Read This: Outstanding American Gardens

Nothing teaches you more about good garden design than visiting as many gardens as you can. The Garden Conservancy helps by coordinating public tours, called Open Days, of hundreds of private gardens across the U.S. each year. If you’re lucky enough to live in a region with a regular Open Day tour, or are willing to travel, the tours are well worth your money and time. I regularly attend Austin’s biennial tour and travel for Houston’s and Dallas’s tours when I can.

Now you can pore over photographs from 50 gardens that have been part of Open Days during the past 25 years. Outstanding American Gardens: A Celebration: 25 Years of the Garden Conservancy, published late last year (and rather clunkily titled), offers eye-candy sampling of private gardens across the country. Edited by Page Dickey and glowingly photographed by Marion Brenner, the book offers a one-page write-up and a few tantalizing images of each garden. While I might have wished for more in-depth coverage of fewer gardens, the format makes for an enjoyable perusal of a variety of lovely spaces.


Hollister House Garden, Washington, Connecticut. Photo by Marion Brenner

The lion’s share of Open Days tours are held in the northeastern and mid-Atlantic states, where the Garden Conservancy has always had a strong presence. So it’s not too surprising that Outstanding American Gardens features far more temperate-climate gardens — like the gorgeous Connecticut garden pictured above — than those from the hot and humid South or hot and dry Southwest, the two regions my hometown of Austin straddles.


Stiteler Garden, Phoenix, Arizona. Photo by Marion Brenner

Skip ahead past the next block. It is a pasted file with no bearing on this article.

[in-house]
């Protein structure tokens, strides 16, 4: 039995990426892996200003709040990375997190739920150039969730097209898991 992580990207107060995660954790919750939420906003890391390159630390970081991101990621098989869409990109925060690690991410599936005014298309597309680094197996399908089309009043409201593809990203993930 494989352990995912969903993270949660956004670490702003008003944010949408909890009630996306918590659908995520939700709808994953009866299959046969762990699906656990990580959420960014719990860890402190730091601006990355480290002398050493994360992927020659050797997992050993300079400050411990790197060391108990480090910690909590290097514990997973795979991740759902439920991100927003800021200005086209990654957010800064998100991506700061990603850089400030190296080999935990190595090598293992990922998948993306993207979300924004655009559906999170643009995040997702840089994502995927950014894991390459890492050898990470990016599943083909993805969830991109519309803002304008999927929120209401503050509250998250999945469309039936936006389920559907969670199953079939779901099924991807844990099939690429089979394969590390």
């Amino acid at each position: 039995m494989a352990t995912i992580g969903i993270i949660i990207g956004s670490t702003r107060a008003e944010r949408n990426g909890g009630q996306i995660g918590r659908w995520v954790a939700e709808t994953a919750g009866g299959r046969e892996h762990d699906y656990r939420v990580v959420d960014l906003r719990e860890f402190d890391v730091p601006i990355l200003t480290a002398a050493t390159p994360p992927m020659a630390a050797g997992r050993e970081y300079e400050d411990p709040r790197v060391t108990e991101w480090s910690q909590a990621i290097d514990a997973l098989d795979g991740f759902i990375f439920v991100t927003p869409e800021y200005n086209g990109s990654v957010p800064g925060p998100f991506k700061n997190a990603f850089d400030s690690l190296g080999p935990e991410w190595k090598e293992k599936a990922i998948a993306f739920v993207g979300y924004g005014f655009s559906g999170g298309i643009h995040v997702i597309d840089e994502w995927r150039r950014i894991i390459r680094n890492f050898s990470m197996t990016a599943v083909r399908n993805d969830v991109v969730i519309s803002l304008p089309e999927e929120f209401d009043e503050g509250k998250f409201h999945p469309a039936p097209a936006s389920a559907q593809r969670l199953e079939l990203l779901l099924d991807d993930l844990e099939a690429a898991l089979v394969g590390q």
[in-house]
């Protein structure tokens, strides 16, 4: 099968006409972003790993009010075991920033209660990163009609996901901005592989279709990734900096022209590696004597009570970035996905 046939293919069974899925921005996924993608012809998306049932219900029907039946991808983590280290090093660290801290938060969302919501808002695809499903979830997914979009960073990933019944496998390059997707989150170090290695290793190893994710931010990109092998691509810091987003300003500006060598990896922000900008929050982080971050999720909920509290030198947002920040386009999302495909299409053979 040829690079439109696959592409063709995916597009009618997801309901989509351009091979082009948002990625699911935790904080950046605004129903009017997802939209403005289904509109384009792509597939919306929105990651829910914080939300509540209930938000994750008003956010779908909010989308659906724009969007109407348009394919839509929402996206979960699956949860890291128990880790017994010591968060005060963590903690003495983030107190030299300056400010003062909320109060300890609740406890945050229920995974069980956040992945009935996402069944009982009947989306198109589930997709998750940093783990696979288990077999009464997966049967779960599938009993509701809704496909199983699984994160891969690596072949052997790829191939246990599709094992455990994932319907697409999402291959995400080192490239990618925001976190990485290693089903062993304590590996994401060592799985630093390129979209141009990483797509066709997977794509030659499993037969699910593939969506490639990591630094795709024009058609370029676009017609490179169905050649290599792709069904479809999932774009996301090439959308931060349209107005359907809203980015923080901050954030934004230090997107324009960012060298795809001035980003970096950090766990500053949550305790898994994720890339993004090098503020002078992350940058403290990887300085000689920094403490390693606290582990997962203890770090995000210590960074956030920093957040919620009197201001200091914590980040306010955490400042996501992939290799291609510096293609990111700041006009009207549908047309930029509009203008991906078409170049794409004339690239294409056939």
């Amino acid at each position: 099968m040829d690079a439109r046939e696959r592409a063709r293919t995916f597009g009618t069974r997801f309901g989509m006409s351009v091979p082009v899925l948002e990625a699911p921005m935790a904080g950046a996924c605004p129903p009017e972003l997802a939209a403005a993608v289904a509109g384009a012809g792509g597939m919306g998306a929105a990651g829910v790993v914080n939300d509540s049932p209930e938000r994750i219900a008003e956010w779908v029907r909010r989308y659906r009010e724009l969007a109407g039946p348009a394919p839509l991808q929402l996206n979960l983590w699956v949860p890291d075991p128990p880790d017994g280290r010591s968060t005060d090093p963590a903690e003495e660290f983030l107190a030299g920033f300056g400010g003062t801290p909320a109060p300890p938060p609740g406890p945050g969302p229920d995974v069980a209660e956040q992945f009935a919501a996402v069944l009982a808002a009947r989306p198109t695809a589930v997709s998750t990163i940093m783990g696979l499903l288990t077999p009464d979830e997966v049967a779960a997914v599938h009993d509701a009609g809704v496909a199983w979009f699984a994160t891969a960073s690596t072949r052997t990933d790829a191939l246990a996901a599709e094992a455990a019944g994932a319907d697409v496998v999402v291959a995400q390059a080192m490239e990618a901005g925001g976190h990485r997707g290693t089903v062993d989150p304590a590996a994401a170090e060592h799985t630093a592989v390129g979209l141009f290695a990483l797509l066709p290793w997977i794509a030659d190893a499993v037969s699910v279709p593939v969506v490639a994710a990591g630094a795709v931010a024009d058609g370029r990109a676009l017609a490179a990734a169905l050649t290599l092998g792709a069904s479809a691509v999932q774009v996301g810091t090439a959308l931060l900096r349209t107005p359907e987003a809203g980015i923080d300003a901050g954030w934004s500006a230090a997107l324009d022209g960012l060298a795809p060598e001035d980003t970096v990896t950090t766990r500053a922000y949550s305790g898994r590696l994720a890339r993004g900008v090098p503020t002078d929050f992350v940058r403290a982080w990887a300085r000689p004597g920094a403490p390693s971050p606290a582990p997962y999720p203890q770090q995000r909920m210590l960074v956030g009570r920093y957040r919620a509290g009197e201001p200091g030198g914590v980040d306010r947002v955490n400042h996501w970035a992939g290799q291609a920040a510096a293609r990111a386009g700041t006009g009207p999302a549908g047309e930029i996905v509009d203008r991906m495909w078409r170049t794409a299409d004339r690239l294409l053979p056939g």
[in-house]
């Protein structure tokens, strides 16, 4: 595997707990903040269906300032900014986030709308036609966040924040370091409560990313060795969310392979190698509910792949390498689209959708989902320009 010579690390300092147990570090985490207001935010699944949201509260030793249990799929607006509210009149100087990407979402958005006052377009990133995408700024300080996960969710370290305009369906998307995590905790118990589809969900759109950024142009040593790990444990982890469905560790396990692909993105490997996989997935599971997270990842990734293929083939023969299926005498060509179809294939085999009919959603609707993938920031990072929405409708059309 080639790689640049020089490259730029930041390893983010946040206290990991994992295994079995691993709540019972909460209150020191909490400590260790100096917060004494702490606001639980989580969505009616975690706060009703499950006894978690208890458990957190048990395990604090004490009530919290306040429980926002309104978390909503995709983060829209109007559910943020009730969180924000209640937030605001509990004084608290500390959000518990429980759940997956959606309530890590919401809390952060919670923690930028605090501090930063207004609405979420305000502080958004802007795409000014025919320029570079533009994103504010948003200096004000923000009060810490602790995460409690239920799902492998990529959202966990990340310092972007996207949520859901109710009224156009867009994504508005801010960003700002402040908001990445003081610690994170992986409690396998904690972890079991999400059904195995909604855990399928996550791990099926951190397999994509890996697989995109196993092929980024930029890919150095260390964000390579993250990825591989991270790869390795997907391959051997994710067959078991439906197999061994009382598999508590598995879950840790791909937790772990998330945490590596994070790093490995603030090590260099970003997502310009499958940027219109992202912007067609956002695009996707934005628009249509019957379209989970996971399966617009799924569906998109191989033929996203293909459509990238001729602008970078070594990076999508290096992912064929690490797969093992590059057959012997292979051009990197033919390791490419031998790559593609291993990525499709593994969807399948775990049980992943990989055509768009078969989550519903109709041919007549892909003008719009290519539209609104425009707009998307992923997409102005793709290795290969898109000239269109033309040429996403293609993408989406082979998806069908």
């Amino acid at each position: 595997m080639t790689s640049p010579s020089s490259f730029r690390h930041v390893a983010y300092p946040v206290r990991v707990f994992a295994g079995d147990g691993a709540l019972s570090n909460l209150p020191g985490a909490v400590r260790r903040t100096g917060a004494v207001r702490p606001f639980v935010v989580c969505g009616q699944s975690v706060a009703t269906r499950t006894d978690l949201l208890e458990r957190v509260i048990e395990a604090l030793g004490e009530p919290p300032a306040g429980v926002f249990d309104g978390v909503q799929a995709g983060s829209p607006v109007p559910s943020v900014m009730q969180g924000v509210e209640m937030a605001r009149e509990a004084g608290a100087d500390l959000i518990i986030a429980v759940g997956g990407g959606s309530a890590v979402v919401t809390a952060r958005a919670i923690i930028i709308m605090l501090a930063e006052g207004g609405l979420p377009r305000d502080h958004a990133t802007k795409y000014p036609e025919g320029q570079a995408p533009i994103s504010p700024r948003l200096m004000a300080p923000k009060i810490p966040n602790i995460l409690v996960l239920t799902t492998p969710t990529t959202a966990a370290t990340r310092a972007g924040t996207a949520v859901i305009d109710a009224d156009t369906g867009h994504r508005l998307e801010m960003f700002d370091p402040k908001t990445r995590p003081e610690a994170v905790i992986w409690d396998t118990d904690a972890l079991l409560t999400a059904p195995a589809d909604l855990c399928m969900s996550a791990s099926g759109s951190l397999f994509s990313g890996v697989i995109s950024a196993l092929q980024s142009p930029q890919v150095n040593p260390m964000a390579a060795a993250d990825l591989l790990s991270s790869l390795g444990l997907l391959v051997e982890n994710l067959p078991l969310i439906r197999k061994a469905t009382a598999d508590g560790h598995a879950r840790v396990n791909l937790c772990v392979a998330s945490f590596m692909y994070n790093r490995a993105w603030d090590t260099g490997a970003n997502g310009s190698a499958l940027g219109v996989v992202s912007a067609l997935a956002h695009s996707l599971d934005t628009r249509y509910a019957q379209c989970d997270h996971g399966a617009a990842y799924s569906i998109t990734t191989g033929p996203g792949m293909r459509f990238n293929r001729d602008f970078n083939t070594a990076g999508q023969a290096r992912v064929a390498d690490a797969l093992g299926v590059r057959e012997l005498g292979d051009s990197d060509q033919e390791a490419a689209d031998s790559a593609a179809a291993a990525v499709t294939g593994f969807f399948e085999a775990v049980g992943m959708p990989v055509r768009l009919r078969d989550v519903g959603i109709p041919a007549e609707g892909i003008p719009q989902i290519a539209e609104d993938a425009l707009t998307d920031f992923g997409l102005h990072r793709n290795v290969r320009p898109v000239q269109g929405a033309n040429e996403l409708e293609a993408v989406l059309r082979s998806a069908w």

Still, my fellow hot-climate gardeners will find 11 gardens from the lower Lower 48 to read about, including the Steve Martino-designed Stiteler Garden, pictured above, which I had the pleasure of visiting in April 2014.


Peckerwood Garden, Hempstead, Texas. Photo by Marion Brenner

You’ll also find Texas’s own Peckerwood Garden, one of a select group of gardens that the Garden Conservancy is working to preserve. I’ve made several visits to Peckerwood over the years. (Coincidentally, I’ve also visited the Berkeley garden of sculptor Marcia Donahue, who created the ceramic bamboo pictured above.)


Ruth Bancroft Garden, Walnut Creek, California. Photo by Marion Brenner

If you’re looking for design inspiration for spring, or just looking to pass the time this winter until the next Open Days tour, you’ll enjoy Outstanding American Gardens. It’s heartening to see so many fine gardens whose owners have shared them with the public over the last quarter-century, helping to build and sustain America’s gardening culture.

Photos courtesy of the Garden Conservancy
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Hold the Hose! Join me for my kick-off garden talk for my new book, The Water-Saving Garden, on February 27, at 10 am, at The Natural Gardener nursery in southwest Austin. My talk is called “Hold the Hose! How to Make Your Garden Water Thrifty and Beautiful,” and it’s free to the public. Afterward I’ll have books available for purchase and will be glad to autograph one for you! Dress for the weather, as the talk will be held in the big tent outside.

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All material © 2006-2016 by Pam Penick for Digging. Unauthorized reproduction prohibited.

posted in Books, Design

4 Responses

  1. Renee says:

    I’ve often wished there were more open gardens that reflect the hot/desert type. But it is also nice to see all the lush foliage as inspiration!

  2. rickii says:

    Open Gardens is the best part of being a member of the Hardy Plant Society. It’s great to see gardens in one’s own climate, but this book looks like a wonderful tour of far-flung places. I do love drooling over gardens I could never hope to grow myself while I sit by the fire with the rain coming down.

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